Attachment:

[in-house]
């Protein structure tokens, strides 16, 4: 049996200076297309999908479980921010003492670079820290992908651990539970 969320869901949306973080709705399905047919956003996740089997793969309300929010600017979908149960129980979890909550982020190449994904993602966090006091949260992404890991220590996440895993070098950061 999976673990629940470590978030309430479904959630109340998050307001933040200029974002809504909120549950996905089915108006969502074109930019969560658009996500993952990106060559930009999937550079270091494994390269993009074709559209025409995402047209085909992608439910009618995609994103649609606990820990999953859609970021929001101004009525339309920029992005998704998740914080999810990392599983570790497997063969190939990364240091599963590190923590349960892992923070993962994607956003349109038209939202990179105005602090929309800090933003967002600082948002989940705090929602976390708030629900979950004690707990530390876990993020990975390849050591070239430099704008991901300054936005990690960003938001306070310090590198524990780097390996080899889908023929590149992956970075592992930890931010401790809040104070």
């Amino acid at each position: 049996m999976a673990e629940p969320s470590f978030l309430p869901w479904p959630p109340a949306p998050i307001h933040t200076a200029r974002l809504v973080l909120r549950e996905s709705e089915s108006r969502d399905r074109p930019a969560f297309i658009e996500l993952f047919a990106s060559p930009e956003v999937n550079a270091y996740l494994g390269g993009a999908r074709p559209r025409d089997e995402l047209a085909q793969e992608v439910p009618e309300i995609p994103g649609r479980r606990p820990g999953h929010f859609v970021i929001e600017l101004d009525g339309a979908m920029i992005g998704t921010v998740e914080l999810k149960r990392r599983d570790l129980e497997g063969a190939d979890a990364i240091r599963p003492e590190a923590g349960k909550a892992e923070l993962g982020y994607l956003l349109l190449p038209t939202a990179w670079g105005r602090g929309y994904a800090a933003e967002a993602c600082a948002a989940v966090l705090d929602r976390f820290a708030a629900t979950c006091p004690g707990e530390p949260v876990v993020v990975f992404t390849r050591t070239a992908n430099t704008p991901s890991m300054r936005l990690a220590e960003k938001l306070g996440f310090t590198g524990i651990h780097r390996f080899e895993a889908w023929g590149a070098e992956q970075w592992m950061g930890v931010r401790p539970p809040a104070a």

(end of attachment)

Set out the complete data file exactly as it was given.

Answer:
[in-house]
């Protein structure tokens, strides 16, 4: 049996200076297309999908479980921010003492670079820290992908651990539970 969320869901949306973080709705399905047919956003996740089997793969309300929010600017979908149960129980979890909550982020190449994904993602966090006091949260992404890991220590996440895993070098950061 999976673990629940470590978030309430479904959630109340998050307001933040200029974002809504909120549950996905089915108006969502074109930019969560658009996500993952990106060559930009999937550079270091494994390269993009074709559209025409995402047209085909992608439910009618995609994103649609606990820990999953859609970021929001101004009525339309920029992005998704998740914080999810990392599983570790497997063969190939990364240091599963590190923590349960892992923070993962994607956003349109038209939202990179105005602090929309800090933003967002600082948002989940705090929602976390708030629900979950004690707990530390876990993020990975390849050591070239430099704008991901300054936005990690960003938001306070310090590198524990780097390996080899889908023929590149992956970075592992930890931010401790809040104070």
């Amino acid at each position: 049996m999976a673990e629940p969320s470590f978030l309430p869901w479904p959630p109340a949306p998050i307001h933040t200076a200029r974002l809504v973080l909120r549950e996905s709705e089915s108006r969502d399905r074109p930019a969560f297309i658009e996500l993952f047919a990106s060559p930009e956003v999937n550079a270091y996740l494994g390269g993009a999908r074709p559209r025409d089997e995402l047209a085909q793969e992608v439910p009618e309300i995609p994103g649609r479980r606990p820990g999953h929010f859609v970021i929001e600017l101004d009525g339309a979908m920029i992005g998704t921010v998740e914080l999810k149960r990392r599983d570790l129980e497997g063969a190939d979890a990364i240091r599963p003492e590190a923590g349960k909550a892992e923070l993962g982020y994607l956003l349109l190449p038209t939202a990179w670079g105005r602090g929309y994904a800090a933003e967002a993602c600082a948002a989940v966090l705090d929602r976390f820290a708030a629900t979950c006091p004690g707990e530390p949260v876990v993020v990975f992404t390849r050591t070239a992908n430099t704008p991901s890991m300054r936005l990690a220590e960003k938001l306070g996440f310090t590198g524990i651990h780097r390996f080899e895993a889908w023929g590149a070098e992956q970075w592992m950061g930890v931010r401790p539970p809040a104070a």